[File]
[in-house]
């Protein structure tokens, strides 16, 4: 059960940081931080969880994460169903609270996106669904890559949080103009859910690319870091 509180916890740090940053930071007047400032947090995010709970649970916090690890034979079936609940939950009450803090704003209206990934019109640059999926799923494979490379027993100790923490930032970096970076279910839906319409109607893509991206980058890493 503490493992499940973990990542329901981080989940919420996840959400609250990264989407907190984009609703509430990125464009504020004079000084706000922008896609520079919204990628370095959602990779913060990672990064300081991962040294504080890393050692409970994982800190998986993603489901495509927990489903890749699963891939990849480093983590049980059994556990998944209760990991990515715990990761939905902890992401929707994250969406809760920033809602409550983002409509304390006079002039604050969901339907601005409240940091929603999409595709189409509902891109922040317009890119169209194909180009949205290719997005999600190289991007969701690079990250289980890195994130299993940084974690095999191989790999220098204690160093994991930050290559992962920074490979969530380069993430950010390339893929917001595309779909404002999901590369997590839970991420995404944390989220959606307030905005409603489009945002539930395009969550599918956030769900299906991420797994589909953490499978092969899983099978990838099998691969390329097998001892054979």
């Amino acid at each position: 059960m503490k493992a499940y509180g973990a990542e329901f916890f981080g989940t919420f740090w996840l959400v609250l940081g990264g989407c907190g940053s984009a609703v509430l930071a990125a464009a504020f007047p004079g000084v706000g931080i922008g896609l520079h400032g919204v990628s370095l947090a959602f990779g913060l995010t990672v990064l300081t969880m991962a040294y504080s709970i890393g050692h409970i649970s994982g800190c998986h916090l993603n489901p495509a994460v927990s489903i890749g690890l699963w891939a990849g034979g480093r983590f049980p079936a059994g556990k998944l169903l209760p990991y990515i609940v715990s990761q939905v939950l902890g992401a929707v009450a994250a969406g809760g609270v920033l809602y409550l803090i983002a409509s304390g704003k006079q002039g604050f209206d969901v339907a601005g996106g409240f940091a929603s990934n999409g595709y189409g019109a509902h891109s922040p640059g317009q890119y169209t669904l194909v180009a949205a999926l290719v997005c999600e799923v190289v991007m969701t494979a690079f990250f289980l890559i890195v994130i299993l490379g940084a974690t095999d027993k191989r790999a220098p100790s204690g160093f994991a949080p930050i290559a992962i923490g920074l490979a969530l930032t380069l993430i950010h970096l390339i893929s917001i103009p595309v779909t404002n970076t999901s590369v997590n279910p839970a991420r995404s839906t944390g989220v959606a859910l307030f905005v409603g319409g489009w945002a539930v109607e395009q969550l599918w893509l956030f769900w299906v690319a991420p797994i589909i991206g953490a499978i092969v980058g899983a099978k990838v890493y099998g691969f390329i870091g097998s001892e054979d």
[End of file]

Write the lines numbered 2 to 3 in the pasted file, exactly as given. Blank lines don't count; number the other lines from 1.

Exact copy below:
């Protein structure tokens, strides 16, 4: 059960940081931080969880994460169903609270996106669904890559949080103009859910690319870091 509180916890740090940053930071007047400032947090995010709970649970916090690890034979079936609940939950009450803090704003209206990934019109640059999926799923494979490379027993100790923490930032970096970076279910839906319409109607893509991206980058890493 503490493992499940973990990542329901981080989940919420996840959400609250990264989407907190984009609703509430990125464009504020004079000084706000922008896609520079919204990628370095959602990779913060990672990064300081991962040294504080890393050692409970994982800190998986993603489901495509927990489903890749699963891939990849480093983590049980059994556990998944209760990991990515715990990761939905902890992401929707994250969406809760920033809602409550983002409509304390006079002039604050969901339907601005409240940091929603999409595709189409509902891109922040317009890119169209194909180009949205290719997005999600190289991007969701690079990250289980890195994130299993940084974690095999191989790999220098204690160093994991930050290559992962920074490979969530380069993430950010390339893929917001595309779909404002999901590369997590839970991420995404944390989220959606307030905005409603489009945002539930395009969550599918956030769900299906991420797994589909953490499978092969899983099978990838099998691969390329097998001892054979």
């Amino acid at each position: 059960m503490k493992a499940y509180g973990a990542e329901f916890f981080g989940t919420f740090w996840l959400v609250l940081g990264g989407c907190g940053s984009a609703v509430l930071a990125a464009a504020f007047p004079g000084v706000g931080i922008g896609l520079h400032g919204v990628s370095l947090a959602f990779g913060l995010t990672v990064l300081t969880m991962a040294y504080s709970i890393g050692h409970i649970s994982g800190c998986h916090l993603n489901p495509a994460v927990s489903i890749g690890l699963w891939a990849g034979g480093r983590f049980p079936a059994g556990k998944l169903l209760p990991y990515i609940v715990s990761q939905v939950l902890g992401a929707v009450a994250a969406g809760g609270v920033l809602y409550l803090i983002a409509s304390g704003k006079q002039g604050f209206d969901v339907a601005g996106g409240f940091a929603s990934n999409g595709y189409g019109a509902h891109s922040p640059g317009q890119y169209t669904l194909v180009a949205a999926l290719v997005c999600e799923v190289v991007m969701t494979a690079f990250f289980l890559i890195v994130i299993l490379g940084a974690t095999d027993k191989r790999a220098p100790s204690g160093f994991a949080p930050i290559a992962i923490g920074l490979a969530l930032t380069l993430i950010h970096l390339i893929s917001i103009p595309v779909t404002n970076t999901s590369v997590n279910p839970a991420r995404s839906t944390g989220v959606a859910l307030f905005v409603g319409g489009w945002a539930v109607e395009q969550l599918w893509l956030f769900w299906v690319a991420p797994i589909i991206g953490a499978i092969v980058g899983a099978k990838v890493y099998g691969f390329i870091g097998s001892e054979d």